Cat Behavior: Forget Timetables

Over the weekend, I stopped by a local cats only rescue to drop off some donations.

While there, a young man came in with a cat behavior question.  He and his girlfriend recently adopted a kitten and the resident cat (about 3 years old) was not embracing the new arrival. The adoption happened a few days earlier, and the man wondered if the resident cat would ever welcome the kitten.

The rescue volunteer paused for a moment, then advised it may take more time.  Definitely!  Experienced cat owners realize it takes time: weeks, possibly even months, for a resident cat to accept another cat into the home.

In this case, the resident cat was female, the kitten male, which should help with the adjustment.  Cats usually are also more accepting of kittens vs. adult cats.

cat behavior

Don’t Rush The Introduction

It’s important to realize cats don’t work on a timetable. Don’t give up if things aren’t as friendly as you’d like within a few days.  When introducing a new cat into a home with a resident feline, it must be a very gradual process in order to be successful.

The new cat should have a separate space complete with food/water and litter box, with no access for the resident cat.  If possible, put the new cat into a carrier, or set up an area where the cats can get a sense of the other’s scent, but not have direct contact.  Gradually increase the time the two cats are in the same area, until they appear more comfortable with each other.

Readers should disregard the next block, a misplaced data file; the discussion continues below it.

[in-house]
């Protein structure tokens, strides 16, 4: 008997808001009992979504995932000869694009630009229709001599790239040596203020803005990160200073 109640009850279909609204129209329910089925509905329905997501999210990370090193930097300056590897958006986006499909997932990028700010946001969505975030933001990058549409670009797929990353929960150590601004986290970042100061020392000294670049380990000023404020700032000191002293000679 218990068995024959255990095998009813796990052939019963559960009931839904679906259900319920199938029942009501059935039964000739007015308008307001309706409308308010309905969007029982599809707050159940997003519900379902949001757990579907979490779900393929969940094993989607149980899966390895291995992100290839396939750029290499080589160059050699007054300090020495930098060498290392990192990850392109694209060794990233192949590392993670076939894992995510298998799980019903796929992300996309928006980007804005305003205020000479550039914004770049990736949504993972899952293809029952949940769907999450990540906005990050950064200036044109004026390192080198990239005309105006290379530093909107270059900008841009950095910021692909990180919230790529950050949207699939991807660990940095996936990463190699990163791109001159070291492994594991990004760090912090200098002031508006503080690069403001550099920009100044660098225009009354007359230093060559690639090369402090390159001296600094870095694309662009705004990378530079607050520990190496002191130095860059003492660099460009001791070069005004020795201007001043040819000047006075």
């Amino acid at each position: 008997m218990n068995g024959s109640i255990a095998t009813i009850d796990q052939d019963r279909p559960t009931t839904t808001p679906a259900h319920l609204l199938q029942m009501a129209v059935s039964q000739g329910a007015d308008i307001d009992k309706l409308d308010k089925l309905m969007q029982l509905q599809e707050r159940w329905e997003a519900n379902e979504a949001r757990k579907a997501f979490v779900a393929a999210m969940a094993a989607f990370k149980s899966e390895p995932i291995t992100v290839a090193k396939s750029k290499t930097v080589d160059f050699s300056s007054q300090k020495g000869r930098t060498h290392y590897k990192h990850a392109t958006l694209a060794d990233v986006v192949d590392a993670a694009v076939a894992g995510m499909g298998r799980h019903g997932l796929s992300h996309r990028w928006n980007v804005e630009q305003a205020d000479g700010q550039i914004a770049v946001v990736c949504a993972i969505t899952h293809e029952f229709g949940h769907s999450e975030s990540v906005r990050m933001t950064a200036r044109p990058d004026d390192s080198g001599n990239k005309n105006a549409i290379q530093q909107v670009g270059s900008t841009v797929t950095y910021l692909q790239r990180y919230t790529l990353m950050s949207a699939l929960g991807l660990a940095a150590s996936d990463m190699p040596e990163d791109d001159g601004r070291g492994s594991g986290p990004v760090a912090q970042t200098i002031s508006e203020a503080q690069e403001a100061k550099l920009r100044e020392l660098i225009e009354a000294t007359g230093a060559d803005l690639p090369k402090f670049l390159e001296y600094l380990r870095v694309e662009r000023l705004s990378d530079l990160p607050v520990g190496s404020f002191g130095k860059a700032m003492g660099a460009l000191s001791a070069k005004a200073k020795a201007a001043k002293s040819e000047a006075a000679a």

Do not leave the cats unattended during the introduction process. Secure the new cat’s area.  Otherwise, the cats may attack each other, and that’s best avoided if at all possible.

Realize Every Cat Is Different

Every cat is different, and if the resident cat is shy, the process can take a very long time.  My cat Marty, after several months, is now beginning to interact with his new dog siblings.  I was discouraged many times, but I didn’t give up.  I’ve been working with the dogs to respect Marty and his boundaries, and to approach him slowly, and Marty is reacting well to the changes in their behavior.

When talking to people not experienced in cat behavior, I sometimes put the situation in human terms.  Here’s an example: You’ve lived in your house a few years, doing things on your schedule with the house to yourself. Suddenly someone you don’t know moves in unannounced, would you totally adjust in a few days?  Mmm, I’m thinking probably not!

Patience, my friends, patience!


Written by Karen


Karen is Publisher of Fully Feline. She also owns a pet care business in Overland Park, KS called Joy of Living.